Because women are, in general, more cautious, their investments tend to benefit them more in the long run. They are more interested in finding something simple and relatively “safe” that works and sticking with it, rather than trying to find the next “winning” strategy. Part of that caution comes from a lack of confidence in themselves, especially when it comes to investing. In 2010, Prudential released a report indicating that women investors didn’t feel confident about their decisions. This leads them to choose more conservative investments, like bonds and cash, as well as encourage them to do a lot of research before making a decision. As a result, they don’t get caught up in the excitement of a bull market. They don’t make decisions that will cost them as much later, when the inevitable crash comes.

Women do face risks when they are too conservative about their investments, however. The most risk-averse women end up putting most of their money in savings accounts or bonds, and they run the risk of losing out to inflation. Another issue faced by women is the fact that they are more likely to rely on the advice of others. Research also indicates that women are more likely to ask for advice. If a woman asks a shady financial professional for advice, she runs the risk of being taken advantage of because she might not trust her own abilities enough to take a stand when someone recommends an investment that isn’t right for her.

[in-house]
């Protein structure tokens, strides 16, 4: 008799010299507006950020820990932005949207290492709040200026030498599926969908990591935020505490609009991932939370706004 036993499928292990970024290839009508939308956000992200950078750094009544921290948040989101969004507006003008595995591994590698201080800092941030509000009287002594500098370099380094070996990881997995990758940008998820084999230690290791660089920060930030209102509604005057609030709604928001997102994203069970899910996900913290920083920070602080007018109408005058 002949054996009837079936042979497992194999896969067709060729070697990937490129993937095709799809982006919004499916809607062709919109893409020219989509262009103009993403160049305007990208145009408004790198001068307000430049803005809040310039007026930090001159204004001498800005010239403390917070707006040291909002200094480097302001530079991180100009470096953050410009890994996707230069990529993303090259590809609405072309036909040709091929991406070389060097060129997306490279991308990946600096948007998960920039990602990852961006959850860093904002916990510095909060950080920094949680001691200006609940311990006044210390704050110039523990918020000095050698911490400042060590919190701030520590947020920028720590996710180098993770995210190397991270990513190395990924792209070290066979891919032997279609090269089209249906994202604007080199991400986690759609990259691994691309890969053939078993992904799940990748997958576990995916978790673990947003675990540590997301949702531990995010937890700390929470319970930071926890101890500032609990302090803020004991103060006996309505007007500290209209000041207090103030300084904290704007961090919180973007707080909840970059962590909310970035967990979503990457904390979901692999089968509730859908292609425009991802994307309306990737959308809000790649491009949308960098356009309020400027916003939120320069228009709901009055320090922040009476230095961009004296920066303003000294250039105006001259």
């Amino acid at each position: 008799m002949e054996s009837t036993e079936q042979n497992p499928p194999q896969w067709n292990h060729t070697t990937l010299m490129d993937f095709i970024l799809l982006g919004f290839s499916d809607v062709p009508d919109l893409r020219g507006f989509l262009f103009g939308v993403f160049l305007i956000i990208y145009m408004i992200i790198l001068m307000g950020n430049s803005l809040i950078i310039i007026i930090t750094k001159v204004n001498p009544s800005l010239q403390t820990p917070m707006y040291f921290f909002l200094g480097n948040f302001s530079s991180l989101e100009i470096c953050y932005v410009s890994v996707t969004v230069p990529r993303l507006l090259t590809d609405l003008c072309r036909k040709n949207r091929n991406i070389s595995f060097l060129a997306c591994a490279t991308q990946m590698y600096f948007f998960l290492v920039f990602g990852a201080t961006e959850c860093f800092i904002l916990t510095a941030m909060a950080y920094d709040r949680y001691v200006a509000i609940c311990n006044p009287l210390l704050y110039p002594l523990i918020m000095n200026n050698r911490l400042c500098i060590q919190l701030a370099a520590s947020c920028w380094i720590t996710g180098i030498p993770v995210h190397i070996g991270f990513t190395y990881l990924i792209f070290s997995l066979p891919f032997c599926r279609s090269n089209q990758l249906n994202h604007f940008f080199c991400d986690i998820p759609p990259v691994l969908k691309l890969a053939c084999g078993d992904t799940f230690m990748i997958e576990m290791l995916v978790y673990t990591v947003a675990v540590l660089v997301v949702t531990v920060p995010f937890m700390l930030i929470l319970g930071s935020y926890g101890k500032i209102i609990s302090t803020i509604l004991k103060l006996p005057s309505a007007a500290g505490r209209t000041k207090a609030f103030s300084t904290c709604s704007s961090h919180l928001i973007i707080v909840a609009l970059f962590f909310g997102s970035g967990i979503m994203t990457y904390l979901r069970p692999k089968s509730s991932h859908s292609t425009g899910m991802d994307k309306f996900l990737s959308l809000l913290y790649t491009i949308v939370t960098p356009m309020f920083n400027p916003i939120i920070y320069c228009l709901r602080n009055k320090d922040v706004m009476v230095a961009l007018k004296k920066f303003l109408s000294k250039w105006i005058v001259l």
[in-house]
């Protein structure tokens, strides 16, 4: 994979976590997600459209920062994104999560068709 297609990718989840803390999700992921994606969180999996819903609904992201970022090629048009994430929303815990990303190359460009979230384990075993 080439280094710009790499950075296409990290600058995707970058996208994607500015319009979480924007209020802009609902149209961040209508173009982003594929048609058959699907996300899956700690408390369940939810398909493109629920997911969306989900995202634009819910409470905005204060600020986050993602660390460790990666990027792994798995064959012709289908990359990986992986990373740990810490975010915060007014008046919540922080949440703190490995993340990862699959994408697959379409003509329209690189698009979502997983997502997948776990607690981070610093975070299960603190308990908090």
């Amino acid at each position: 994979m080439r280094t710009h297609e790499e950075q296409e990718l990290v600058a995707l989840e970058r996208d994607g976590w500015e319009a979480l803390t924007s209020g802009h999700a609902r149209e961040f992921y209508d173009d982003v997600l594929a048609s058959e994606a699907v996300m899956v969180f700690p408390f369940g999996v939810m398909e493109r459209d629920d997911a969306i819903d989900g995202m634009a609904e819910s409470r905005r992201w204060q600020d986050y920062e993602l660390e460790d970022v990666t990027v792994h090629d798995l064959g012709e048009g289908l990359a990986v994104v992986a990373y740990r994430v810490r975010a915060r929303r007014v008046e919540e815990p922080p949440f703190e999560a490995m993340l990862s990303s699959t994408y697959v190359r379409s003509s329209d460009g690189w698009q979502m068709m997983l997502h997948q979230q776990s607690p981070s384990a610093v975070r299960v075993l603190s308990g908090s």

Of course, not every woman is an amazing long-term investor, and not every man throws caution to the wind and risks huge losses. There are many shadings to investor behaviour, and getting caught up in generalizations can damage your portfolio in the long run. The key is to look at the data, and use it as you monitor your own behaviours. These studies can make you aware of your own investing strengths and weaknesses, as well as help you identify your partner’s investing tendencies.

Finding the balance

Honestly evaluate your own investing style. Do you follow the patterns common to your gender? How are you the same? How are you different. Now, look at your partner. Does he or she follow norms? Where are the departures from the norms?

If you take too many risks, and are overconfident with your investments, you should look to your partner and see whether or not you could learn from tempering your impulses. On the other hand, if you find that your investments are too conservative, and don’t provide a high enough return, you might want to add a little more oomph to your portfolio. It’s also a good idea to stop relying too heavily on someone else for your investing decisions and follow the instincts you’ve developed after completing your research.